Clearly they understood far better than the ‘successful artist’ who thought he knew it all. That was a very long time ago, although, coming as it did from such a widely regarded and lauded artist, I recall being prodded at the time, into wondering if maybe he was right, and I was simply misunderstanding all along.
Thankfully, his judgement was not as infallible as he reckoned.
It’s a lesson I never forgot. The ‘ordinary’ buyer and reader are much maligned species’.
If Jimmy had compromised, as he was so often condescendingly bullied to do back in the days of little money and less recognition, would he have become successful?
No, never. Because Jimmy epitomises the importance of believing in what you do, and living by your beliefs, even if those beliefs prove a hindrance and source of angst from time to time.
If a composer does not have respect for his or her own work, and respect for the work of others, reliability of the guardians of creativity is damaged.
I always say we are defined by the things we don’t do; not by continually acceding to the convenient, peaceful, expedient, and emotionally unchallenging.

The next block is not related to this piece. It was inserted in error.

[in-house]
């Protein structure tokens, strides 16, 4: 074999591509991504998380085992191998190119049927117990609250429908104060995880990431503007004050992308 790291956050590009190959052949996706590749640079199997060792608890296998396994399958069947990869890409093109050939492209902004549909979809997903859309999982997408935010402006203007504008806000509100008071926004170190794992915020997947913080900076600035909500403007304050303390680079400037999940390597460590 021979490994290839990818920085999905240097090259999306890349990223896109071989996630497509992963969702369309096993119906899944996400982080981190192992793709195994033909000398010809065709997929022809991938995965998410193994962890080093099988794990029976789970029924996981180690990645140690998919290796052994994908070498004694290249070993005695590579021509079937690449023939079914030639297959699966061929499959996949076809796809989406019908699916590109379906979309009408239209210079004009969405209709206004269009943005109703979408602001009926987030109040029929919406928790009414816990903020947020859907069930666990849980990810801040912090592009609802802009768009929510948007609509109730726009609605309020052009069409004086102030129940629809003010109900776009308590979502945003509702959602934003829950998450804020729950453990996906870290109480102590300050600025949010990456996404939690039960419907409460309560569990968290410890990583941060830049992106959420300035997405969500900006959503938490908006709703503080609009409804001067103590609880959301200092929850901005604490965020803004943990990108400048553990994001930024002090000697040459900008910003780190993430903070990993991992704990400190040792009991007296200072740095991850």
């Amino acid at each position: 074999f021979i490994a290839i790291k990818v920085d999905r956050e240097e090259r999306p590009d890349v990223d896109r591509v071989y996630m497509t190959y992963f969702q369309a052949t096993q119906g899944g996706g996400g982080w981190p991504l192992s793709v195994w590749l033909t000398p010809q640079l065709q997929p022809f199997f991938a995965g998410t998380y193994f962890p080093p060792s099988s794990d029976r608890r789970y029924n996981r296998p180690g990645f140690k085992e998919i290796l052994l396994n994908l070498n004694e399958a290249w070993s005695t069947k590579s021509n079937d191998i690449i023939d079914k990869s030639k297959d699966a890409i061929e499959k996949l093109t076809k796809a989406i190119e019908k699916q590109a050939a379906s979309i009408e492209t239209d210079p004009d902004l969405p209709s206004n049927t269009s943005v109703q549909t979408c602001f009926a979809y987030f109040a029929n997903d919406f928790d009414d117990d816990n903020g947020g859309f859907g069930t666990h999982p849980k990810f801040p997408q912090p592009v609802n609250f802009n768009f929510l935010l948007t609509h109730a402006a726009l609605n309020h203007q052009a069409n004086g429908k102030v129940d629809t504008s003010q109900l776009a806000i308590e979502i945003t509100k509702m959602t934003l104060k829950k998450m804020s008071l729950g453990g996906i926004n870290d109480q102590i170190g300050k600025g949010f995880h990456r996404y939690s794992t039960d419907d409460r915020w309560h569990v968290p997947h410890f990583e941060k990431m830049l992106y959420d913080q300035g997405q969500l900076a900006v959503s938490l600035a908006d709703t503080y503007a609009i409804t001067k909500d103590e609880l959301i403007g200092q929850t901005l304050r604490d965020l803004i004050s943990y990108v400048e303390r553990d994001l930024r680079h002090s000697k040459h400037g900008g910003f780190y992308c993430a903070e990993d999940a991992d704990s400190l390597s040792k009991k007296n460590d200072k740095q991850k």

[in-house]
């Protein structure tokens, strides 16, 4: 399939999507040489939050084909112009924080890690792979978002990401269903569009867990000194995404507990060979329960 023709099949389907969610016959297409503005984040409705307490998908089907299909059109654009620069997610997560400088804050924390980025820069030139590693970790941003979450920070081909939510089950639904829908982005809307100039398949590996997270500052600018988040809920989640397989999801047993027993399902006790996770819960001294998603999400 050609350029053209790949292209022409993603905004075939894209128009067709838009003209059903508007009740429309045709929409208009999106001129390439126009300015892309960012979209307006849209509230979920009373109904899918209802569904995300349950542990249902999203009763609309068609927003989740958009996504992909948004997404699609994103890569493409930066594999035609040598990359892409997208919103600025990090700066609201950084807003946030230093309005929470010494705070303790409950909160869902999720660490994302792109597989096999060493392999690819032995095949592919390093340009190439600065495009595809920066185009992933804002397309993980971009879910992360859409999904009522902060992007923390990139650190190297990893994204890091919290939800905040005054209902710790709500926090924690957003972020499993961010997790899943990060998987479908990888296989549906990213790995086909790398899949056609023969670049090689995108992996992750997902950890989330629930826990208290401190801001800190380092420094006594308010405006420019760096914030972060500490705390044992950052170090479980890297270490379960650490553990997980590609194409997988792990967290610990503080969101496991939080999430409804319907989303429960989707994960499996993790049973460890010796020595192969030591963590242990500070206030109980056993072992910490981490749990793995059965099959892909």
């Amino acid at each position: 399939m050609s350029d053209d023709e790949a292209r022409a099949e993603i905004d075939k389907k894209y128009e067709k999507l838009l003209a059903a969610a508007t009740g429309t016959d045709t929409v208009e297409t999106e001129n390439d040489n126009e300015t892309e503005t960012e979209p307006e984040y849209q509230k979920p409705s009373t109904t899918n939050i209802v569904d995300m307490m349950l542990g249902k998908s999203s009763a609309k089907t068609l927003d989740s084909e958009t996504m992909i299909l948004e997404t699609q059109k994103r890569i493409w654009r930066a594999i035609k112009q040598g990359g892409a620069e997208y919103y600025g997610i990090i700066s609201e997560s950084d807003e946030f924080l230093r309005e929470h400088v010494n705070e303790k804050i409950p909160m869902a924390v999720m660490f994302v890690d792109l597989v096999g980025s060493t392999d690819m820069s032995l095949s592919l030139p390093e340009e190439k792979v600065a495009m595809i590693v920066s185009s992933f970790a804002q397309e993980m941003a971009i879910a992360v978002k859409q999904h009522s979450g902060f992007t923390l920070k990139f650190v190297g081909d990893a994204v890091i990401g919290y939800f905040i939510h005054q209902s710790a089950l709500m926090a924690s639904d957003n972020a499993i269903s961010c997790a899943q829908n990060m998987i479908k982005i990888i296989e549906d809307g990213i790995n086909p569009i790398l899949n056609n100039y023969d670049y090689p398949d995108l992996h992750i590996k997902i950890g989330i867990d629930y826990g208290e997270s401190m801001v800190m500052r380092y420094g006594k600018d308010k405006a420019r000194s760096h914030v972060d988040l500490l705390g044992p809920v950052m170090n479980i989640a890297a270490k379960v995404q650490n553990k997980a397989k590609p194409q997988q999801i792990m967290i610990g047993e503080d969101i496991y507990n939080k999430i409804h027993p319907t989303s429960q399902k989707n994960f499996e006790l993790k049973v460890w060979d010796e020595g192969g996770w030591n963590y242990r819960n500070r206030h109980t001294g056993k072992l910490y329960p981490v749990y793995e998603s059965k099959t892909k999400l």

The greatest enemy of quality preservation, and credible integrity is that much abused cop-out ‘sure nobody will even notice’.
Art is not what you see, it’s what you make others see ....and notice.
The busy busy never have time to stop, look, interpret and consider in the way that can only bring more learning. With true creative learning, integrity flourishes.
The day we stop learning, from others and all around us, is the day we lose meaning.
We have becoming so frenzied into constantly beating the clock the we are losing the time to see.
Getting the cold shoulder at funerals
We attended a funeral recently, in south county Westmeath. A poignant, dignified gathering, assembled to mark final departure of an inspiring member of community.
On a bitterly cold day, we arrived early, and were grateful for the welcoming warmth of the church.